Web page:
Peace to Those with Whom He’s Pleased

14 Dec

This was originally written for my church’s blog.

As I’ve been reading along in Desiring God’s Advent Book, I came to the December 6 devotional. While I find the entire thing to be an excellent resource to go through as a family that consistently points us back to Christ and the true reason that is worth slowing down our lives and celebrating each December, this particular day stuck with me as I was explaining our hope and blessing to my children.

I had heard for years that suicides around Christmas time spiked. It made sense and in light of reading this devotional, it made even more sense. As Snopes will tell you, that is not quite true. However, the biggest 15-day span of suicides in the year are the two weeks immediately following Christmas. There are so many facts about suicide that can make any generalizations about it difficult to either state or affirm, but this much is certain, “Suicide is a decision made by people who have no hope.”

In God’s perfect timing, I read this wonderful piece by John Piper just days before I heard about a few people who actually made this decision of suicide, including someone I knew personally and so did many others who might decide to read this. I feel like this act often exacerbates a problem that we have as humans. We tend to characterize people into one general truth, much like Disney movies. If you think of a villain in Disney movie, you are normally hard-pressed to find one positive characteristic.

This is not how it tends to work in the “real world”! People are nuanced. In just the last ten days, two people have died that have caused a great divide amongst people writing on my Facebook wall. The problem with remembering anyone is that despite the fact that they are created in the image of God, they are born with a sinful nature. It can both be true that he did terrible things and that he helped accomplish great ones. Upon his passing, the part you choose to remember is up to you. I just dubbed this Nuanced Lives.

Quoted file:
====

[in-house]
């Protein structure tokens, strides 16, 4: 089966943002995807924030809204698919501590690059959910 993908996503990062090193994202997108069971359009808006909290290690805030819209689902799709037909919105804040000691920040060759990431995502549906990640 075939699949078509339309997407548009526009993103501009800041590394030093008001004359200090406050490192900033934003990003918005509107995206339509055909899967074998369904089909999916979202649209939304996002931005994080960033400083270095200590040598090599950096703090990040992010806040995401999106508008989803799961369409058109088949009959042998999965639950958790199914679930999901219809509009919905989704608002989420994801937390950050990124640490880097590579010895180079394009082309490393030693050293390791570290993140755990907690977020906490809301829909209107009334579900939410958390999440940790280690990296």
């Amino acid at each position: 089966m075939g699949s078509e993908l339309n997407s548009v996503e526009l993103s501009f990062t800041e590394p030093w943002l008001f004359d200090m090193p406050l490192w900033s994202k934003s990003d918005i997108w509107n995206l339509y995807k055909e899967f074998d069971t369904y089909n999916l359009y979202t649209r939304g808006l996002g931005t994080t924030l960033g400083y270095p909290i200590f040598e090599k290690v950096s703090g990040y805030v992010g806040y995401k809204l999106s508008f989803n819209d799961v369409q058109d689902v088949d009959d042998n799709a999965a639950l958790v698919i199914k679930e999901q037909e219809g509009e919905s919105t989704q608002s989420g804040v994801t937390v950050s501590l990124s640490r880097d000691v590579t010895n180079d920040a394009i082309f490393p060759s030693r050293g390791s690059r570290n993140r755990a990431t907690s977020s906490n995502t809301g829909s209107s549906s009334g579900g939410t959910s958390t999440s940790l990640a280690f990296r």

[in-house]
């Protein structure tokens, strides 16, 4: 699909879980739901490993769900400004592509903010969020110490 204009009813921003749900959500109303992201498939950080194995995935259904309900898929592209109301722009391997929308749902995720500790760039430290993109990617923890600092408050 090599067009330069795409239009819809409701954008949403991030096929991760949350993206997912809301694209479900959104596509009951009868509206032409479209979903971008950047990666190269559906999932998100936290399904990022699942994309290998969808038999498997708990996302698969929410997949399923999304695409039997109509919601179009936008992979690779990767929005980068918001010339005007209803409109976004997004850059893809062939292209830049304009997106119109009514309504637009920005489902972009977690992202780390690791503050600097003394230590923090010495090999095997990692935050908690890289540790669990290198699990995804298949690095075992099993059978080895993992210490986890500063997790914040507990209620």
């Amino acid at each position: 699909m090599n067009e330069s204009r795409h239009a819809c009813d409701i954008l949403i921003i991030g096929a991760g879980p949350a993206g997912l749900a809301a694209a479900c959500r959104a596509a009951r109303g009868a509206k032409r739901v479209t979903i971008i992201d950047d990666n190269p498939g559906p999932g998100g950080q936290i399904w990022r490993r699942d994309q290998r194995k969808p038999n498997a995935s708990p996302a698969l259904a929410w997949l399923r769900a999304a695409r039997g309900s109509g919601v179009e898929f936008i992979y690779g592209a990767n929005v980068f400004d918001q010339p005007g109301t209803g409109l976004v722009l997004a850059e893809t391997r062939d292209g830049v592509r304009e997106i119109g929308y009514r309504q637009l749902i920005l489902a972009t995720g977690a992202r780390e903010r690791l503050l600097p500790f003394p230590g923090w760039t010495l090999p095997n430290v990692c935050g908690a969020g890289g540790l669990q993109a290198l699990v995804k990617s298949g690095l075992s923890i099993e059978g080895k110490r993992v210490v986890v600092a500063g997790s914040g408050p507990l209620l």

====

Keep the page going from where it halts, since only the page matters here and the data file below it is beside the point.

We all have nuanced lives, and this is why making a quick, snap, black and white judgment call on anyone is difficult. Fortunately, when God judges me, it won’t be the terrible things for which I am judged. It won’t even be on the basis of my accomplishing great things on my own. My only hope for getting a positive judgment in the afterlife is the same as my only hope for having peace while on this earth. hat is something to celebrate and one that most we all hope those we were close to are celebrating right now.

One of the great things that accepting the nuanced life in myself and others is that it will naturally lead to peacemaking. When we realize that we are flawed and others can participate in that same grace that allows us to live redemptive lives, despite our flaws, then we are able to truly grasp what it means to make peace with people. It allows us to build a culture of peace and realize what it means to have peace on this earth, as is suggested in the Luke 2 passage.

I am thankful that I am able to know Peace at this time of year, and really, throughout the entire year. As the devotional says, “The people who enjoy the peace of God that surpasses all understanding are those who in everything by prayer and supplication let their requests be made known to God….When we do trust the promises of God and have joy and peace and love, then God is glorified. Glory to God in the highest, and on earth peace to men with whom he is pleased—men who would believe.


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